Life continues to get better for cats and their families every day in Hamilton. PetSmart Charities of Canada® has granted $74,904 to the Hamilton/Burlington SPCA (HBSPCA) to help chronically under-resourced pets and their people access basic veterinary care. Starting in June 2021, the grant will help fund access to affordable spay/neuter surgeries, and health and wellness clinics for vulnerable pets in partnership with social service agencies. Proactive and preventative care for pets prevents illness and disease, reduces costs, and keeps pets at home where they belong.

We are humbled by the trust PetSmart Charities of Canada has in the HBSPCA Team for 6 years
now to keep pets and their people together.

Giving Tuesday – Keeping Street Cats Healthy

The best thing we can all do for pet cats is spay/neuter, get a vet, and microchip. Alas, too many cats get lost, remain strays and reproduce on the streets. Many band together in colonies, seeking food and scant shelter.

There is a solution – TNVR (trap, neuter, vaccinate and return “home”). The HBSPCA supports colony caregivers with guidelines on how to care for street cats safely without attracting wildlife, subsidizing spay/neuter surgeries, providing rabies vaccinations and microchips for health and safety, and an ear tip – signaling “I’m fixed and someone cared enough to change my life”.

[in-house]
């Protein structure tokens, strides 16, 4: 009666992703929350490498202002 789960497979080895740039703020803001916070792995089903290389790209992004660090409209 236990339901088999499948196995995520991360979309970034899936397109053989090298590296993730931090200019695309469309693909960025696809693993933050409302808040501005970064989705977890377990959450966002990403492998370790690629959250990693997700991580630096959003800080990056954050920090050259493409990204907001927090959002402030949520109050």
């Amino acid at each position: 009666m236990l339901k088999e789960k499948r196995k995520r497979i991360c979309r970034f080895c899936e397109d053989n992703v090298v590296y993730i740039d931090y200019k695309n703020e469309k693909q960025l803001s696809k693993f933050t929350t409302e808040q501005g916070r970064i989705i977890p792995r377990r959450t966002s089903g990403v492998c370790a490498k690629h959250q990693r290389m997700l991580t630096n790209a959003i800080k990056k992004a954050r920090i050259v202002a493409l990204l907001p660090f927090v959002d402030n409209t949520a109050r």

This Giving Tuesday, we are inviting you to donate to help get street cats fixed, and populations down, down, down. Find out how you can match donation, make a single donation, and change the life of a street cat in our community.

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With your help, we can raise $15,000 in 24 hours for street cats.

What’s a street cat? Typically they’re lost or abandoned strays that find a colony of cats to live with. They can also be born on the streets, making them feral which means they have little to no experience interacting with people. Feral cats are hard to adopt and find forever homes for.

Why do cats group together? Cats will gather around a food source and sometimes a shelter forming a colony, complete with a hierarchy. Most times a colony consists of 3-6 cats, but can be as large as 20 or more! In 2020, the Hamilton Community Cat Network (HCCN), registered colony caregivers, volunteers, local vet clinics and the HBSPCA helped over 600 cats receive TNVR services. There are still hundreds more in need of care.

Who takes care of street cats? Sometimes nobody. However, there are over 100 registered Colony Caregivers that provide food and shelter to community cats. They get to know each cat’s behavior and mannerisms, sometimes making it easier to detect changes and possible illness. Although food is often donated to the HBSPCA for the caregivers, there’s a cost per cat for TNVR (Trap, Neuter Vaccinate, & Return) services.

What’s included in TNVR services?

  • Safe and humane trapping of a community cat
  • Food & shelter while in HBSPCA care
  • Spay/Neuter surgery by a registered Veterinarian
  • Microchip implantation
  • Rabies vaccination
  • Ear tip procedure